School Board enacts excise tax for growth

By Sean C. Morgan
Lebanon Local
The Lebanon School Board voted Thursday evening to enact a construction excise tax of $1.25 per square foot on new construction to help pay for costs associated with growth in the community.
“This has been a partnership between the city and the School District since 2017,” Business Director Will Lewis told the City Council Wednesday in a presentation on the proposed tax. At that time, a group including the city, the School District, Western University and community members put together a checklist of things that needed to be done in order to proceed with the construction excise tax.
Lewis told the board Thursday night, during its regular meeting, that it needed to decide a couple of variables, the rate. The board had been considering a rate between $1.25 and $1.35, the maximum allowed this year under state law. The rate can increase annually based on the construction cost index.
Lewis said the district is projecting tax revenue of more than $200,000 at the maximum rate.
The city doesn’t necessarily track square footage by building permit, Lewis said, which makes it difficult to estimate precisely.
The second variable was whether to impose the tax only on new construction or to include remodeling and additions.
“My preference would be only to assess the construction excise tax on new construction,” said Chairman Tom Oliver. “The premise being that it’s a new impact on us.”
Oliver also suggested that the district adjust the tax annually based on the cost index to avoid letting it stay flat for a long period and then making a large adjustment.
Board members Mike Martin and Richard Borden agreed.
Martin suggested a rate of $1.25, which gives the board room to go either direction in the future.
“It’s middle of the road,” Borden said. “I think that’s good.”
“I’m not a big tax supporter,” Martin said. “But I think this is a responsible tax. It’s something that we need to do for the schools, for the community, for student achievement, for everything. It’ll relieve, take a little pressure off some of the finances and allow us to spend it on personnel.”
The School Board last year approved the key step, a long-range facilities plan, Lewis told the City Council. The district obtained four grants from the Oregon Department of Education to pay an architect to develop a 350-page plan.
“The final piece of the task list is now done, complete,” Lewis said. The plan is required by state law prior to implementing a construction excise tax.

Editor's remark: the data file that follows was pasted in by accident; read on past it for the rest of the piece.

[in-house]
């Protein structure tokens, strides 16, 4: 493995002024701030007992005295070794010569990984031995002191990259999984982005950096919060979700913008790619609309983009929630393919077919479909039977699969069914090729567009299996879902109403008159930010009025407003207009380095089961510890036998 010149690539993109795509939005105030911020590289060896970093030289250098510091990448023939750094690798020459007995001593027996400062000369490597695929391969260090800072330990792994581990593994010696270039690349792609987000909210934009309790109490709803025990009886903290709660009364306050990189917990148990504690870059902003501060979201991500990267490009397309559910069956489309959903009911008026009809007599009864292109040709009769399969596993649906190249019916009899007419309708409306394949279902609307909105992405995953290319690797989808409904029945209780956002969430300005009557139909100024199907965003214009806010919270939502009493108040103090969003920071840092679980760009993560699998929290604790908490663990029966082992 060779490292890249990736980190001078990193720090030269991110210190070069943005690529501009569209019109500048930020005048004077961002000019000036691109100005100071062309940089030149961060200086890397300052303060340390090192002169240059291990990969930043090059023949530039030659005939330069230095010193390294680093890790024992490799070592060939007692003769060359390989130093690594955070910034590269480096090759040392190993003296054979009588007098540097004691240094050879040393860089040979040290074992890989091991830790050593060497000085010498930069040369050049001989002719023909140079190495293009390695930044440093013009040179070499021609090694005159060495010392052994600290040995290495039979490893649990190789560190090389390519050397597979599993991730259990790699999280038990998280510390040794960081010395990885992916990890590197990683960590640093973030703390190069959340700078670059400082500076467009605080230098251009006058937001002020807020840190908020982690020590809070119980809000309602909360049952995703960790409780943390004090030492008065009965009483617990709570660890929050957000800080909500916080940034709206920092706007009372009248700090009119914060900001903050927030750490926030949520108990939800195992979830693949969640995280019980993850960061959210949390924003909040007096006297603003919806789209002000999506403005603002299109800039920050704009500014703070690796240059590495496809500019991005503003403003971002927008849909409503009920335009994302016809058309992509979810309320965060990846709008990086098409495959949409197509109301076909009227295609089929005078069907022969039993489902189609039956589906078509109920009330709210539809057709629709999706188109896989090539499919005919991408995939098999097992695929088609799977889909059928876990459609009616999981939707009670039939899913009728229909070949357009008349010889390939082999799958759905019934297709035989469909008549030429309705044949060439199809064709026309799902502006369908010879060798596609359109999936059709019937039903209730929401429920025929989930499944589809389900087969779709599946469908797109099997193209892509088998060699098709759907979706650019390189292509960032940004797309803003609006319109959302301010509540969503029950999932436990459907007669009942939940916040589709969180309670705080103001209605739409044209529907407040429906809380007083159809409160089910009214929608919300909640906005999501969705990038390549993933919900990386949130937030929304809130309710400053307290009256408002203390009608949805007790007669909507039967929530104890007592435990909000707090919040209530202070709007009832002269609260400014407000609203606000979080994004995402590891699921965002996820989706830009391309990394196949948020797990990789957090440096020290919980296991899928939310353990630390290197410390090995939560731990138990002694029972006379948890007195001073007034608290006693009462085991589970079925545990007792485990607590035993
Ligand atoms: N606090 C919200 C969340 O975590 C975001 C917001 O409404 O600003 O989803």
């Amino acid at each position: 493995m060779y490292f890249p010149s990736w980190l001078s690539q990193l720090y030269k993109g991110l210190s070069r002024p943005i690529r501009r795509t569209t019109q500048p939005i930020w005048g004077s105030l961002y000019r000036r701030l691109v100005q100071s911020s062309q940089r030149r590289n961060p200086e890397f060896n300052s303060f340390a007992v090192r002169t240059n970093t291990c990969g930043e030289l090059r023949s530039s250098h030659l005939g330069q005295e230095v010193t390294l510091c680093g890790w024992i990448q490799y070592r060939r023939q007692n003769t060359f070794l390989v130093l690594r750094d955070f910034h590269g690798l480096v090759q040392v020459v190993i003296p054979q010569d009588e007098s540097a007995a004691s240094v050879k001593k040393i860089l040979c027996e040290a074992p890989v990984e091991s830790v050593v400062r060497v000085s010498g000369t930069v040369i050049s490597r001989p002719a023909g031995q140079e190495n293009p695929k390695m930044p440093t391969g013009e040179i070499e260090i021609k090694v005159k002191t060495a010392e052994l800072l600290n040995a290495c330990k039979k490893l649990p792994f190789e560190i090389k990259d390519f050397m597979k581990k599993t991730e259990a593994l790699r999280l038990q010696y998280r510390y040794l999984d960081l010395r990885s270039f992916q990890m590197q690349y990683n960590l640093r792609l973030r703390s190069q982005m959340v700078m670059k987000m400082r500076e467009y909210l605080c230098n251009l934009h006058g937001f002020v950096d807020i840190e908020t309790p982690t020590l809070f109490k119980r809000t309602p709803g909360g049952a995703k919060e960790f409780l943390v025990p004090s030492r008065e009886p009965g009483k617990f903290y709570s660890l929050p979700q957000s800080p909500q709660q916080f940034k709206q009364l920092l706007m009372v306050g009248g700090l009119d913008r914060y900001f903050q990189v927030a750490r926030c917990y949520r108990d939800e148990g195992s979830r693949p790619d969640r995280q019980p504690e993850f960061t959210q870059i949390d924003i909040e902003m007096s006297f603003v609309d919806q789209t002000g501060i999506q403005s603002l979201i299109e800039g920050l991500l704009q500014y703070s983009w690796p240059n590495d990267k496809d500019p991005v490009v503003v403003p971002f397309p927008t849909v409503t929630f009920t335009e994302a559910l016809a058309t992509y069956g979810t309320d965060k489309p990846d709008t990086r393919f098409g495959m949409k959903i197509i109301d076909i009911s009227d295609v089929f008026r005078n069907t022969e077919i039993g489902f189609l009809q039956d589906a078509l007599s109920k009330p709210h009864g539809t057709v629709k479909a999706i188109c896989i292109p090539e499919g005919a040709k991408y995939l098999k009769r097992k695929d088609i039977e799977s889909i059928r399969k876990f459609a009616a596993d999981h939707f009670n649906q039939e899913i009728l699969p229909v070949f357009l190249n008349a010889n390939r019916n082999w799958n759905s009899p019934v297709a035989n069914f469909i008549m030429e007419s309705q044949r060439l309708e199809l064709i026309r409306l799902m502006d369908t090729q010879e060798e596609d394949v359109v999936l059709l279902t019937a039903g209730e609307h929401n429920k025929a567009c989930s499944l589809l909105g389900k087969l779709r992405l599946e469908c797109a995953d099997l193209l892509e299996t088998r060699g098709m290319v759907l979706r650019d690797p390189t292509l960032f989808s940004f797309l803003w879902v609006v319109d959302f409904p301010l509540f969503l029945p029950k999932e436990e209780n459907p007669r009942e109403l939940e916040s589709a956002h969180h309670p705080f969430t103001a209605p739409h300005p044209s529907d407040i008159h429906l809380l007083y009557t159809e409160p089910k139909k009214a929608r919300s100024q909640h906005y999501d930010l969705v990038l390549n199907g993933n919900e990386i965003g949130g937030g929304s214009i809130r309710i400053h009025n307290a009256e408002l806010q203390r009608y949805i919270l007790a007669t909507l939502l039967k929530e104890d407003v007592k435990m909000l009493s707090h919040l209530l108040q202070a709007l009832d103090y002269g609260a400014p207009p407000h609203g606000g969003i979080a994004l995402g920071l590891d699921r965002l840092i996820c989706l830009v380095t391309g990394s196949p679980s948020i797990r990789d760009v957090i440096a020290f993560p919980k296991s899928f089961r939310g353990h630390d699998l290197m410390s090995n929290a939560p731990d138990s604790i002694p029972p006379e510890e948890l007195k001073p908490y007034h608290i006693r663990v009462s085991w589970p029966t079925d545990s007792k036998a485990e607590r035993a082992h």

A school district may impose a tax on new construction based on square footage, Lewis said. The maximum tax this year is $1.35 per square foot for residential property and 65 cents per square foot with a cap of $33,700 on non-residential property.
Some construction is exempt, Lewis said. That includes private schools, public buildings, HUD affordable housing, hospitals and churches, for example.
Revenue from the tax must be used for capital projects, Lewis said. It may be used to acquire land; construct, reconstruct or improve school facilities; acquire or install equipment, furnishings and other tangible property; and to pay capital improvement debt.
It cannot be used for operating costs or routine maintenance, Lewis said.
“The idea is how can we incorporate new growth into our schools?” Lewis said. “If we have a hundred-house development, how do we incorporate that into our schools? We know based on data that good quality facilities have a direct impact on student outcomes, so our goal is to keep our facilities at the highest level.”
The next step is to enter into agreements with local governments, the city and Linn County, and begin to collect the tax, Lewis said. The city and county may charge the district a fee to collect the tax.
In the area, Albany and Corvallis have implemented construction excise taxes, Lewis said. Albany has maintained a rate of $1 per square foot while Corvallis increases its rate annually.
Lewis expects to return to the City Council within the next month or so with an intergovernmental agreement for the council’s approval.
“It’s a penalty for new homeowners,” said Bill Sullivan during the council meeting. “They’ve got plenty of property tax. Anyway, I pay a hell of a lot more than I think I should for schools.”